Once more unto the breach, dear friends. We have arrived on the fourth lesson in my series, “How to Be a Hospitality Pro or How I Became One in My Spare Time.”
You may remember from my earlier articles that a Hospitality Pro is far different from a hospitality worker. A hospitality worker works in the hospitality industry, but a pro is something different. Let’s go over the definition once again.
Hospitality is defined as … creating an enriching and sustaining environment for others.
And professional is defined as … one who, through long years of study and experience, has become an expert in a particular subject or field of endeavor.
So, a hospitality professional is … one who, through long years of study and experience, has become expert in the act of creating a sustaining and enriching environment for others.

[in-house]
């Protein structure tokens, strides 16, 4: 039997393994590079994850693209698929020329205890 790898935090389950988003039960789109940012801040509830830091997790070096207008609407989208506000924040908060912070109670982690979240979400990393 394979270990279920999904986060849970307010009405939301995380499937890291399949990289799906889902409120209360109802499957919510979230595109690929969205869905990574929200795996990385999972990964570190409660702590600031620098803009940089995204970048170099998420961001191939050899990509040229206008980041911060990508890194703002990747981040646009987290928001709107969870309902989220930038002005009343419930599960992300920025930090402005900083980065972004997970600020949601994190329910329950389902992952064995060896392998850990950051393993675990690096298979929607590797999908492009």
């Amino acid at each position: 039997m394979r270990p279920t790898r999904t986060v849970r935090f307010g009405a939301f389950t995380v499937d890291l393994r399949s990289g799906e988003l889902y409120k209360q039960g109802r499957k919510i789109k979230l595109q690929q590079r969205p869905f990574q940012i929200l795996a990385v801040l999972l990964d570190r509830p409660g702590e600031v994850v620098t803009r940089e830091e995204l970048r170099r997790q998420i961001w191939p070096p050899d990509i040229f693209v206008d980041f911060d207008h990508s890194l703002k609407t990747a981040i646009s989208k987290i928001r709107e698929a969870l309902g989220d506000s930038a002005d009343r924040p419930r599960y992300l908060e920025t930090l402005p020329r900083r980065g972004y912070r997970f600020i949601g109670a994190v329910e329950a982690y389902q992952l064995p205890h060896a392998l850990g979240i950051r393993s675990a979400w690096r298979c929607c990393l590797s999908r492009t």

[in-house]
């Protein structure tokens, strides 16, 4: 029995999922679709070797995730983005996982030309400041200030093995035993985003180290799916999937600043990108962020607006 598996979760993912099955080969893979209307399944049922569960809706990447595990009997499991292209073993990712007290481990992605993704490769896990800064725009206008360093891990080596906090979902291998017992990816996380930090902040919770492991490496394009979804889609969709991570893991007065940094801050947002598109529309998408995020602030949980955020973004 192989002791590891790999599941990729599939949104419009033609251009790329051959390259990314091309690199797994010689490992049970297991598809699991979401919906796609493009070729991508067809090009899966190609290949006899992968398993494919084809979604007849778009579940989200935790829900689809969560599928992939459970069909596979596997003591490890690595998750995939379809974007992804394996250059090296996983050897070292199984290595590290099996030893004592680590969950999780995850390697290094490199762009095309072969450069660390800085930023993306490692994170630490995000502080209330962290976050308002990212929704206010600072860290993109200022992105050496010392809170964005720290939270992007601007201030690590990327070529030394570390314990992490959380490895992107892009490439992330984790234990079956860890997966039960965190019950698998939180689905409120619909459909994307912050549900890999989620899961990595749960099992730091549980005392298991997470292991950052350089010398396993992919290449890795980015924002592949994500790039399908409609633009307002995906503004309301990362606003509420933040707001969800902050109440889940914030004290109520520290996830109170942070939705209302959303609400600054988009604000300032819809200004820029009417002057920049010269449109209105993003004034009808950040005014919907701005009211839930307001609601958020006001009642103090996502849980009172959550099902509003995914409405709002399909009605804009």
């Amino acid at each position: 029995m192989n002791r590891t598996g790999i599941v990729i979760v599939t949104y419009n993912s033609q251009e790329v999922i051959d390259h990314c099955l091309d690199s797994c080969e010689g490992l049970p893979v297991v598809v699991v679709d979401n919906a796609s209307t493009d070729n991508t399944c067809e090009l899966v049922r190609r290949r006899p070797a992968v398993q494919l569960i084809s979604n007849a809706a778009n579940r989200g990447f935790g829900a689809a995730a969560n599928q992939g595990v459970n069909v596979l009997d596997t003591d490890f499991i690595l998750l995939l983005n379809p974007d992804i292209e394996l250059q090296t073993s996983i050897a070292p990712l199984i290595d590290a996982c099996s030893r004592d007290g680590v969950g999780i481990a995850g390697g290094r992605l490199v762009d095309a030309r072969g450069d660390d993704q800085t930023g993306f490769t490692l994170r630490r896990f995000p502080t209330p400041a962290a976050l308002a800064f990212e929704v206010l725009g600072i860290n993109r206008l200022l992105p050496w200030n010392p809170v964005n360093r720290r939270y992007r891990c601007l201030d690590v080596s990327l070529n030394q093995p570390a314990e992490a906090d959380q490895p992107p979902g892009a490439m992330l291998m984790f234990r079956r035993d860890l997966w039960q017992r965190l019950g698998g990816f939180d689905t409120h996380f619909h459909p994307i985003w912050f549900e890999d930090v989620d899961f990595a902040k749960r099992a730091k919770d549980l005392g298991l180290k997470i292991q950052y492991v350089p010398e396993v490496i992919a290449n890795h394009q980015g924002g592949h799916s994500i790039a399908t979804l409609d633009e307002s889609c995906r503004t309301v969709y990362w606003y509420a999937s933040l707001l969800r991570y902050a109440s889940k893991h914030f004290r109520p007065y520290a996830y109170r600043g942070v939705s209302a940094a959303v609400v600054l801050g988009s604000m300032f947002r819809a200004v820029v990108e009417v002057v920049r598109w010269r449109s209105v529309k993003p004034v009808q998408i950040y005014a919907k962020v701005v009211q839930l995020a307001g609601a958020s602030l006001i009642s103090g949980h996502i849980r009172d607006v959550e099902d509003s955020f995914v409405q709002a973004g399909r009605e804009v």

No matter what the level, from frontline to supervisor, from executive to vice president, if you wanna be great, then you’ve got to be a professional (and I know many of you are, whether you know it or not).
I’ve written about a Hospitality Pro’s pre-shot routine and ability to em-pa-the-tize. Our third lesson spoke to an intrinsic desire to set the example by walking the talk in everything you do. Number four in the series spoke to your desire to always build better. So, without further ado, the next item on our checklist of professional skills for the Hospitality Pro.
- Pre-Shot Routine
- Setting the Example
- Build Better
- Beliefs and Values
What do you care about? What matters most to you? What are your core beliefs and values?